Password Formation

From a password attack perspective, the use of different characters, signs, upper and lower case characters and numbers in a password make the cracking of the password more time consuming. Some governments, like the UK, now require passwords to be in the form consonant, vowel, consonant, consonant, vowel, consonant, number, number.

Many enterprises are now moving towards asking their users to not use any word found in the dictionary. Further, there is also a move towards asking users to not use vehicle license plate numbers in their password since this is easily socially engineered. Still other enterprises now offer the user an array of choices and ask them to choose one.

Unfortunately, most of these policies are very hard to enforce on the user. An average user has three to four passwords to remember in their workplace plus several more from their outside work activities (e.g. bank, credit card, airline, car rental agency, online stores, etc.). In the end, most users either try and use the same one all the time or, if forced to change them, then write them down on pieces of paper and stick them on the sides of their computer screens, hide them beneath their keyboard, etc.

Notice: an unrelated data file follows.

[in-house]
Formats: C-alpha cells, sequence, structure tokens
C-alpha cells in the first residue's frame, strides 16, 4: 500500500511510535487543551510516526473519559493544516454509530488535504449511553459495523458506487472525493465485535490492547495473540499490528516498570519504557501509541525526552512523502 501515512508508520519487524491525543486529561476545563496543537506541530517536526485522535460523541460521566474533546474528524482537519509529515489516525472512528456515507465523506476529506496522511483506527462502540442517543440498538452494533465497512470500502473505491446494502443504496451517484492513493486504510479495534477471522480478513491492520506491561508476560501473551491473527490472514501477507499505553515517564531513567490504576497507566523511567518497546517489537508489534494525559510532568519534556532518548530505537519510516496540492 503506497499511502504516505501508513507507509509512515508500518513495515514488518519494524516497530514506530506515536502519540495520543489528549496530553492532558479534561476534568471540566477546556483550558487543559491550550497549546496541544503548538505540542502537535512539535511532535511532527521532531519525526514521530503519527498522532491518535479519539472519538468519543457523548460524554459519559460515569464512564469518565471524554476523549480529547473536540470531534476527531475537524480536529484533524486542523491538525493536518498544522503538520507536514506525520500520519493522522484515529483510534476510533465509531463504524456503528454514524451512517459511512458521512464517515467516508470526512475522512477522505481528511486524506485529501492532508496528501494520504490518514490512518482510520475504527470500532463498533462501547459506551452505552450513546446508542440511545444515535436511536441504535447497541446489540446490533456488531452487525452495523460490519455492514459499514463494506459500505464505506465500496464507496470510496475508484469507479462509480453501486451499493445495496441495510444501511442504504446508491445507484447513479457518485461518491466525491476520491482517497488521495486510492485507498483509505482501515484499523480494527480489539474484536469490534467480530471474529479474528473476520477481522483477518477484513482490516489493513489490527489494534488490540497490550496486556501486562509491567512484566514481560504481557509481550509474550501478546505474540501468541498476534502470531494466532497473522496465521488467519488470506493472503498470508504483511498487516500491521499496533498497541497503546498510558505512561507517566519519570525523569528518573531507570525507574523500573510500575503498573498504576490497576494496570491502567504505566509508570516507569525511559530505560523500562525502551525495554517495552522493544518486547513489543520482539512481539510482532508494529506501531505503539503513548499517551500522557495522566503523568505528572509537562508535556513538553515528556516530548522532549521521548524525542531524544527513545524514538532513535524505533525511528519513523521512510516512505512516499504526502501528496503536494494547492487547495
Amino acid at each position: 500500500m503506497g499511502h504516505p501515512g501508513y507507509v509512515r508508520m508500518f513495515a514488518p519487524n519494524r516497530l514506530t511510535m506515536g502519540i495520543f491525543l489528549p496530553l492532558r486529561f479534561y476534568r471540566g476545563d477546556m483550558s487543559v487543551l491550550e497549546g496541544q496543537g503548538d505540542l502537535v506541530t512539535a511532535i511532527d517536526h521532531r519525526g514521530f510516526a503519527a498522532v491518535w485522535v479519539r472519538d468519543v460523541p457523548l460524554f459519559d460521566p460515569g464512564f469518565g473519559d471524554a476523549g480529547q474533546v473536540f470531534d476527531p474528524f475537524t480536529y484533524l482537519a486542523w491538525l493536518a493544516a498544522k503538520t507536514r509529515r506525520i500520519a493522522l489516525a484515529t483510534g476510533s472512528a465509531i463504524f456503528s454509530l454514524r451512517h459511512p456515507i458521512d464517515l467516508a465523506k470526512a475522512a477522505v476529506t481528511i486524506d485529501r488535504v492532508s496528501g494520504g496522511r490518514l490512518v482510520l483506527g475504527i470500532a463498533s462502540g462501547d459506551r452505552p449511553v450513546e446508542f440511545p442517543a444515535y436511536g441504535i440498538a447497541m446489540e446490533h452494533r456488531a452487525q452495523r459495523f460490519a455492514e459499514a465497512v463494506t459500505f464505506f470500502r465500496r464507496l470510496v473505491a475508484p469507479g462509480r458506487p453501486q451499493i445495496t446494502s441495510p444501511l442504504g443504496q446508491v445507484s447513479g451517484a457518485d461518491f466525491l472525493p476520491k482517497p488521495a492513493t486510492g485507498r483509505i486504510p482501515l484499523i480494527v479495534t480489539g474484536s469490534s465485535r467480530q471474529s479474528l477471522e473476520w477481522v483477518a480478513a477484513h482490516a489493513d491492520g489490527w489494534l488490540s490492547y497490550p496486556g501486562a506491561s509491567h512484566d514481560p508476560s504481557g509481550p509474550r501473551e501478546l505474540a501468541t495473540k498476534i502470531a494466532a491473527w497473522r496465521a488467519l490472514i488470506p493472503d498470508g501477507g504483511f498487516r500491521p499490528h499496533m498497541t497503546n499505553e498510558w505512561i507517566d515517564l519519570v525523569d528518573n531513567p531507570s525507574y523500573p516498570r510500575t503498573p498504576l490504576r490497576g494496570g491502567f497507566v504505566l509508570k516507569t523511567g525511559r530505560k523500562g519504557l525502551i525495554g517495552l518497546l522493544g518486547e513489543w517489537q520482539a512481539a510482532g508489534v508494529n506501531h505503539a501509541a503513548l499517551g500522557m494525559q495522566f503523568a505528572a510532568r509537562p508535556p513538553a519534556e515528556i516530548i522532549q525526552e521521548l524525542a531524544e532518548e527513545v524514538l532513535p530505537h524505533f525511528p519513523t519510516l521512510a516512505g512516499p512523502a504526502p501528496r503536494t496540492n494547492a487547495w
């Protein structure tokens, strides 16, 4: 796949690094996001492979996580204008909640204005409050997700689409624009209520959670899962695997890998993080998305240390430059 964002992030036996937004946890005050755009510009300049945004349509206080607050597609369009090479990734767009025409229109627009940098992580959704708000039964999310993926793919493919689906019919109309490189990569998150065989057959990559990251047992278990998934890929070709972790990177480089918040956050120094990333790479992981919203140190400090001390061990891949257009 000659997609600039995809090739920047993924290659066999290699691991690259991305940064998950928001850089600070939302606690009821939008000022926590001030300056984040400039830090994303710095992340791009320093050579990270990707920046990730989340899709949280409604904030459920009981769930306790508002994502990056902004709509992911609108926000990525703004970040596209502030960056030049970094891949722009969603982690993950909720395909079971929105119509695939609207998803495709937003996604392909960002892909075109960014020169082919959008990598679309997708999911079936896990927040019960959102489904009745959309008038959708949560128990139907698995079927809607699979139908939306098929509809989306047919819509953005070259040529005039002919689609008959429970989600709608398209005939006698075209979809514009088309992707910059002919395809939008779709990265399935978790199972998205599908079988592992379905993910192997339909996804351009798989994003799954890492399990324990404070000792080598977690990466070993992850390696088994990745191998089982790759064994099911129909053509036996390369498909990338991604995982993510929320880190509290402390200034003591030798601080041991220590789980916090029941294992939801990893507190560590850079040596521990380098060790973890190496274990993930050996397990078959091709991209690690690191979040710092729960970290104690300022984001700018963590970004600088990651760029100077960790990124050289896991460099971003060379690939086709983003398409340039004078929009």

Password Duration

Most enterprises require the user to change their password every 60-90 days. This means, in an average enterprise for an average user, that the user who has four passwords in their job will have to try and remember 16 different passwords each year. The chances of the user getting confused over which password they've used are high. They will try and reuse old ones and/or end up writing them down which weakens the overall security.